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Chinese mistake of Transneft

Transneft and the China National Petroleum Corporation persistently keep negotiating a formula of pricing Russian oil supplies. The sides cannot come to a compromise. China refuses to admit that the fixed pricing formulae are fair, which, actually, somewhat reminds of Ukraine’s tactics. However, the Ukrainian contract is posted on the Internet and we can examine it, while the Chinese accord is top secret.

The situation with Beijing evidently shows that new markets should not become an end in itself for Russia. There is no such task as to obligatory find a new market to sell our gas there. The same concerns North Korea. There is no task to develop the gas supplies infrastructure in North Korea, if we realize that it is unable to pay for natural gas.

The main question is how much we will get for deliveries of our energy resources and what the price will be. In this regard, the idea of receiving equal profits from supplies to China and to Europe was quite logical. But, unfortunately, Russia followed a different direction. Half a year after the contract on Russian gas supplies to China came into force, we started experiencing some difficulties. Why did it happen? Well, because our tactics is to occupy a springboard and then to look around. Unfortunately, this does not work with China. We need to follow clear-cut principles in our energy strategy concerning relations with this country. One of these principles is to understand that we should get the same dividends from supplies to China as from deliveries to Europe. This concerns both the gas and oil business.

We should not be misled by well-known Chinese propaganda claiming that they have enough of oil and gas and they do not really need us. In reality, Beijing pays over $450 per 1,000 cu m of LNG on the spot market, which is very expensive. Buying Turkmen natural gas at $120 to $140 per 1,000 cu m can be attributed to political weakness of Turkmenistan. We can certainly follow Ashkhabad’s policy: “Take our gas at whatever price – we just want to come to your market”. But this is not a sound approach. We have to understand that natural gas is in demand; we have to clearly see the general situation on the world market of energy sources. And we should not yield to provocative statements about the necessity to act fast or we will lose the Chinese market. We should not begin supplies and then agree on prices. We have already made such a mistake and now we should be very serious and cautious.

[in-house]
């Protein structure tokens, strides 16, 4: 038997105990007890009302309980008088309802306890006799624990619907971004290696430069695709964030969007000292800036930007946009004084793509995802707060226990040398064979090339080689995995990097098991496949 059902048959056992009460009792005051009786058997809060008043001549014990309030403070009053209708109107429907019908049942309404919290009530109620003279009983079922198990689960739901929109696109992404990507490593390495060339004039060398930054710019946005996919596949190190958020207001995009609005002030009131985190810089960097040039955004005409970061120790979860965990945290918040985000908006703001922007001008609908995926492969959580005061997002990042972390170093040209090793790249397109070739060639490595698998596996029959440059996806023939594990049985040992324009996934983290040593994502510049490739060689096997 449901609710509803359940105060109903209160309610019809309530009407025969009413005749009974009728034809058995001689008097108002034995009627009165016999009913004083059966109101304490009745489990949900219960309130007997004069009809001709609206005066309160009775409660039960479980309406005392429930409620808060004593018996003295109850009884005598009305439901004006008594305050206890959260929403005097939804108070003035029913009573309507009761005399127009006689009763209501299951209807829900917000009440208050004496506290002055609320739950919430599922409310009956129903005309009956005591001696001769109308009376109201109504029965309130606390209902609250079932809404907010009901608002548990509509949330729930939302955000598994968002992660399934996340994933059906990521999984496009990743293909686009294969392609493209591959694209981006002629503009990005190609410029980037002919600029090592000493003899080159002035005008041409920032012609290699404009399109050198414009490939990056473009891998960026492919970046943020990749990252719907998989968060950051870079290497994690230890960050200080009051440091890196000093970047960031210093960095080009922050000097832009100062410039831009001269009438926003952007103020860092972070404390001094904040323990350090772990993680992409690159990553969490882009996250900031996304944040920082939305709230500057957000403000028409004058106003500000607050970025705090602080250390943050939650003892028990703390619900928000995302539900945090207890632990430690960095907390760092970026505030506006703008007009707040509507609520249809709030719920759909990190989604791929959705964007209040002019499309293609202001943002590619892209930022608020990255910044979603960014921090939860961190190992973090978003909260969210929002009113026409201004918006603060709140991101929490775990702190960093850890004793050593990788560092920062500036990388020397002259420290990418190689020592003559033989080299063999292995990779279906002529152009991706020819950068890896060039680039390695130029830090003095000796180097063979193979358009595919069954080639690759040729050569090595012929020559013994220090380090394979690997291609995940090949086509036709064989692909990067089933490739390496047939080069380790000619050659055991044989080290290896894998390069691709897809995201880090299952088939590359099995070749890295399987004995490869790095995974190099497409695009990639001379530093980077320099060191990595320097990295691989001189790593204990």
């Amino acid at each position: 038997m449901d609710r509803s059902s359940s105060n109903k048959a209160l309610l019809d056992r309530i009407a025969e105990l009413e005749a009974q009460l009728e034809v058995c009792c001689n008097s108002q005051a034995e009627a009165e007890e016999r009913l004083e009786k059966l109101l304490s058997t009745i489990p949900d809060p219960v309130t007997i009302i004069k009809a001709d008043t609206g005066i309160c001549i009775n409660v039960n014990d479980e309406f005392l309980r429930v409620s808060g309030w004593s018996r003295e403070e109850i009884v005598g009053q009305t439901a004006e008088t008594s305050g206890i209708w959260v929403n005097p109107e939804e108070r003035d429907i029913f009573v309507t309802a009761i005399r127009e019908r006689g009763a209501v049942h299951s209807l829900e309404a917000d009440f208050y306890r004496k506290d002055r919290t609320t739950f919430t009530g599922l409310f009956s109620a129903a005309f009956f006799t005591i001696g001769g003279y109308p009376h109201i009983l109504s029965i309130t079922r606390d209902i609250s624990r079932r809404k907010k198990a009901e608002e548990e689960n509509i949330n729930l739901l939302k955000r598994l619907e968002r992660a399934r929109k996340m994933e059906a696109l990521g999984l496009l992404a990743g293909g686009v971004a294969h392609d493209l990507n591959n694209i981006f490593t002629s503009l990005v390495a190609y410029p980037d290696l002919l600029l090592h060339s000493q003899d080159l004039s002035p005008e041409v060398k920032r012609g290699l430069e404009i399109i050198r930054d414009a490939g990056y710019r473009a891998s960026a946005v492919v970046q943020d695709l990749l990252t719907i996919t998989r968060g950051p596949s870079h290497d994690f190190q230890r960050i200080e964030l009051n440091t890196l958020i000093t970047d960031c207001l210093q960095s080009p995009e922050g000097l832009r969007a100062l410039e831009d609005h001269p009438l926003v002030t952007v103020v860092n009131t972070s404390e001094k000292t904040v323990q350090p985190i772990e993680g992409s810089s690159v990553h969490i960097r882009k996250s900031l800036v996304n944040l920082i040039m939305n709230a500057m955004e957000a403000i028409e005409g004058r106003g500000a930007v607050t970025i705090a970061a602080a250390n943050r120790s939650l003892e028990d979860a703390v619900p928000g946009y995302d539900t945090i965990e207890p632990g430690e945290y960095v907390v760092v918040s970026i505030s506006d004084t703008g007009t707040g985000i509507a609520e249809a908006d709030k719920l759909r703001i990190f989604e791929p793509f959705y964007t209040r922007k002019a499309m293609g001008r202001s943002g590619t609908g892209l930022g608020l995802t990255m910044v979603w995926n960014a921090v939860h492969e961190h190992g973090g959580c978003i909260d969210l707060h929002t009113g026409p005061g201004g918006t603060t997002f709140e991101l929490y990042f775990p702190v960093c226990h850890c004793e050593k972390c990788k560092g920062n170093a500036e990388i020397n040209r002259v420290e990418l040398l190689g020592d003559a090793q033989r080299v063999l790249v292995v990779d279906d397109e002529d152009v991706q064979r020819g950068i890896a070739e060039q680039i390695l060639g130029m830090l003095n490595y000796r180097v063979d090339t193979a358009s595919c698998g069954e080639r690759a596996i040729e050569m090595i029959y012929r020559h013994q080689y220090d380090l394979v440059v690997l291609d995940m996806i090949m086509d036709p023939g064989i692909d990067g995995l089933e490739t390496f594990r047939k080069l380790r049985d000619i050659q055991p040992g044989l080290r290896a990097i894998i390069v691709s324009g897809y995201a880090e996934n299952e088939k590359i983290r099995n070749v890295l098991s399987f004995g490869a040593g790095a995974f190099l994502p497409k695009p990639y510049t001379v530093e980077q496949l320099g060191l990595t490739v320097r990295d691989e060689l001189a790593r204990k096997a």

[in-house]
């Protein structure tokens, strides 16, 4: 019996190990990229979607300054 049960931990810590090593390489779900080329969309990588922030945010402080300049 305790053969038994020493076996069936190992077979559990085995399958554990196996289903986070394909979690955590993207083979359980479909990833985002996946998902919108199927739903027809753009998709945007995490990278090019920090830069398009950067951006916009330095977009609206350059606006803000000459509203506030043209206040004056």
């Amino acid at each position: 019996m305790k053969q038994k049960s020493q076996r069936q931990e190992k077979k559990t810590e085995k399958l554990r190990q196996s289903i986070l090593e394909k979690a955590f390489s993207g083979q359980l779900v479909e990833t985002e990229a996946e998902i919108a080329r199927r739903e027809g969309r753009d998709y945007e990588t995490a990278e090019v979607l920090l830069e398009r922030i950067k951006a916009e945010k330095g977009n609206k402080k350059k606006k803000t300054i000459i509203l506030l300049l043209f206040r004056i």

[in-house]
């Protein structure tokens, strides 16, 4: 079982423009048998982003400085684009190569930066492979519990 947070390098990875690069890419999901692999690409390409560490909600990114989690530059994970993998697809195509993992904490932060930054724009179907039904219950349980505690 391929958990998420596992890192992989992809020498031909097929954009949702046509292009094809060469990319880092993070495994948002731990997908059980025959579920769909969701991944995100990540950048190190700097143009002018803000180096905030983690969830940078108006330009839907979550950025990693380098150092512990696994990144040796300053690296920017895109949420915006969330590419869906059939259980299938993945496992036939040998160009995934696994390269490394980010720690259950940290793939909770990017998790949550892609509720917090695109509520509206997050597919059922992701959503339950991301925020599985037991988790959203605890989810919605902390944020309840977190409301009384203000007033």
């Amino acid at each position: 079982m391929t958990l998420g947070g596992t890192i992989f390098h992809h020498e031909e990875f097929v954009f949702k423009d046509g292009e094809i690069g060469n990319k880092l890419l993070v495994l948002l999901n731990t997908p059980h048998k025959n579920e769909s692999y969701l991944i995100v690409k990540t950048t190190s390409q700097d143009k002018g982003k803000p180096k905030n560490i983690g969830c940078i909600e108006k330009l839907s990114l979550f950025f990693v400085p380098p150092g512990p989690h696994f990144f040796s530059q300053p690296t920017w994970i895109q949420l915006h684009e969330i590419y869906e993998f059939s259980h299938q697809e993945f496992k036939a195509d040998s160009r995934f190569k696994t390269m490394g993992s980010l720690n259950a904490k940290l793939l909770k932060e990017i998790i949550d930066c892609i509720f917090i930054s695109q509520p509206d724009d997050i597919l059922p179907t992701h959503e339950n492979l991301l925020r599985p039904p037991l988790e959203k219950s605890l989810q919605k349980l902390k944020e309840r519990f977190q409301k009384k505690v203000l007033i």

Another important question is that Beijing is obviously interested in development of Eastern Siberian deposits. The logic is clear. I think the issue of gas and oil deliveries to China should be linked to the pace of development of Eastern Siberia. Currently we pump oil not from Eastern Siberia but from Western Siberia that already has its market. As far as gas is concerned, the Altai project is connected to the Nadym-Purtazovsky district of the Yamalo-Nenets Autonomous Area with its deposits, Urengoy and Yamburg, catering to European consumers. So, why do we offer Western Siberian resources to China? This is an absolutely economically unwise approach that provides China with an additional argument in price debates.

The case is likely to go to court. It is important to learn a lesson: we should not hurry, panic and sign documents, if we have not studied them thoroughly. We must examine all coefficients stipulated in contracts, because if we fail, we will later be exhausted with court hearings. Unfortunately, this is exactly what may happen.

By KONSTANTIN SIMONOV,  General Director, National Energy Security Fund

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Analytical series “The Fuel and Energy Complex of Russia”:

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The “zero hour” comes in less than a month: the contracts for gas transit through Ukraine and for supplying Russian gas to the country terminate at 10 am on 1 January. Meanwhile, Gazprom and Naftogaz are very far from looking for a mutually acceptable solution. The entire European gas business is watching intently the negotiations between Russia and Ukraine. Everyone is waiting for a new “gas war”: the January 2009 events proved to be a serious test both to European consumers and to Gazprom as a supplier. Is there still a chance of agreement? If there is not, will Gazprom cope with its obligations to deliver gas to Europe? Is Russia bluffing as it assures that the new infrastructure and gas in underground storage facilities will enable it to get by without Ukrainian transit even as soon as this winter? What will happen to Ukraine itself at the beginning of 2020?
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All reports for: 2015 , 14 , 13 , 12 , 11 , 10 , 09 , 08 , 07

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